Below is the text of the speech made by Kwasi Kwarteng, the Minister for Business, Energy and Clean Growth, in the House of Commons on 16 March 2020.
I thought that was an informed and well-researched speech, so I thank the hon. Member for Ogmore (Chris Elmore) for it and congratulate him on securing this important debate. I found one phrase in his speech particularly engaging, as it sums up what we are doing in this House, and that was when he referred to “proper access to redress”. That is a universal theme in this place. All constituency MPs feel that we want to give our constituents proper access to redress, and it was a very fair observation.
The Government acknowledge the charge that some companies have installed CWI in homes that were unsuitable for those measures and that they have done so using poor building practices. We also acknowledge that some of these companies have, as the hon. Gentleman suggested, gone into liquidation, which has meant that they have avoided any redress to former customers. But it is precisely for those reasons that from 1 January this year we introduced new design and installation standards into our main domestic energy-efficiency policy, the energy company obligation. I will talk a bit more about that in a moment.
Let me give some background. Cavity wall insulation has in the past been delivered through several Government schemes, which the hon. Gentleman mentioned in passing. ECO is the most effective at protecting consumers. The hon. Gentleman will appreciate that some of the schemes did not work, which is why we are having this debate. The current iteration of the scheme, ECO3, is worth £640 million a year and will run until March 2022. Since it commenced in its first iteration in 2013, ECO has delivered nearly 2.7 million heating and insulation measures in more than 2 million households, including the installation of boilers, electric storage heaters and wall insulation.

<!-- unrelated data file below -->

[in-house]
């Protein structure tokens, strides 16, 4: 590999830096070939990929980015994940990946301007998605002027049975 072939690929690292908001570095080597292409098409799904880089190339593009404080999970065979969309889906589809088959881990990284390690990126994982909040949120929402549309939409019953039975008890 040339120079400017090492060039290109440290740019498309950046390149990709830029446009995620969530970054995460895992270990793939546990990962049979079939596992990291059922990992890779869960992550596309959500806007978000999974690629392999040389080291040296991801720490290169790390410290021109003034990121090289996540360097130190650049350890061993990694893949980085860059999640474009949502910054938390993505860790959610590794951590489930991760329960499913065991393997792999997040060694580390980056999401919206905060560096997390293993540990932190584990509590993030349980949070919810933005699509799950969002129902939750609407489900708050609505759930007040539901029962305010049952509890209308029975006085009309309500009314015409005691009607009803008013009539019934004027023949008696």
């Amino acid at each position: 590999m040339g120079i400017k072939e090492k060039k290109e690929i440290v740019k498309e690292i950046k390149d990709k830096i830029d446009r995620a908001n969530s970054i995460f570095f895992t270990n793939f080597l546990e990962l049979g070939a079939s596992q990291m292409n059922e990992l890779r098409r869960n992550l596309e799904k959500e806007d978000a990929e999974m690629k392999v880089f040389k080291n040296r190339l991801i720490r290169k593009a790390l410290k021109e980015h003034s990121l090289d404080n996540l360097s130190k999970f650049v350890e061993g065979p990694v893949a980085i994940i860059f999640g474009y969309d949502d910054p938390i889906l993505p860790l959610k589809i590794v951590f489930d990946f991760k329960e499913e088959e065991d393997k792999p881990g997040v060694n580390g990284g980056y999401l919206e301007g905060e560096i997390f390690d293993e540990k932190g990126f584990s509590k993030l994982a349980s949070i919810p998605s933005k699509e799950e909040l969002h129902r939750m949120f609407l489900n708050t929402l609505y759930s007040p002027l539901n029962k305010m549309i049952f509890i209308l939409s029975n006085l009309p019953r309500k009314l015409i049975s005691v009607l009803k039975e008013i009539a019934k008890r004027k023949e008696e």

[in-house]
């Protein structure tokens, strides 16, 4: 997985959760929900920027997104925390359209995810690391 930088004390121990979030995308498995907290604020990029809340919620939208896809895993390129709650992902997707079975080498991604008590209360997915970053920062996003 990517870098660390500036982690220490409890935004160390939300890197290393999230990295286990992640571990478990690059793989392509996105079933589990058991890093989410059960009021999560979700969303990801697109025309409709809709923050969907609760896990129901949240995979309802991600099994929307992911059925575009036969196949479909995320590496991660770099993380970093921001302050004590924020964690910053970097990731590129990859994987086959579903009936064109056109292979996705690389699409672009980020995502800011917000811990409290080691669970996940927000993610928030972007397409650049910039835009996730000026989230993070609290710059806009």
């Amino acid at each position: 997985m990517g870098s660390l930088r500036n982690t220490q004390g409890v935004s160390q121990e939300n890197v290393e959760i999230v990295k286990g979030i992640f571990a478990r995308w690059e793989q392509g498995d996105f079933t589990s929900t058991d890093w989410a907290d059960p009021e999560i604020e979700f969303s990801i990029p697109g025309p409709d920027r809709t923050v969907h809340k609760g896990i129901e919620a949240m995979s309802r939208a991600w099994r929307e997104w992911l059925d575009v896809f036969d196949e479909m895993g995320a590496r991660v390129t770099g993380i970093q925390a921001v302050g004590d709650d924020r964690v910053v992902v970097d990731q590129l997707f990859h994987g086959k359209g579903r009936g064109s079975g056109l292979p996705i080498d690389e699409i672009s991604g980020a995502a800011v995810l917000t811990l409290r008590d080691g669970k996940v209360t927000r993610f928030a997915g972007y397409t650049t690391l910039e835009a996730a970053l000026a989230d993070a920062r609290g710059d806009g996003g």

I know that the hon. Gentleman said that he is not against cavity wall insulation but wants to raise the issue of the egregious and unacceptable cowboy companies that are exploiting vulnerable people, but I have to say that more than 8% of the homes in his constituency have received measures under the scheme and, as far as I understand it, the vast majority of them have worked out in a beneficial way. The current focus of ECO is on fuel poverty. It reduces the heating bills of those households that are least able to insulate and heat their homes. The hon. Gentleman made the point that many of the people who were exposed to these sharp practices were the most vulnerable people in our society. The ECO scheme is directly focused on that population.
In Great Britain, cavity wall insulation is present in around 70% of the homes for which it is appropriate. It reduces energy bills and saves carbon. However, I fully accept that the insulation work carried out under the predecessors of the ECO scheme did not meet the standards that are now required—I am afraid most cavity wall insulation was installed under those schemes —which is why, from the start of ECO in 2013, the Government made clear guarantees and specific installation standards a requirement, to improve consumer protection. In addition, to monitor compliance, some 5% of all the measures taken are independently checked and the result is reported to the administrator, which is Ofgem. Installers of cavity wall insulation also now have to provide a 25-year guarantee for the measures that they install.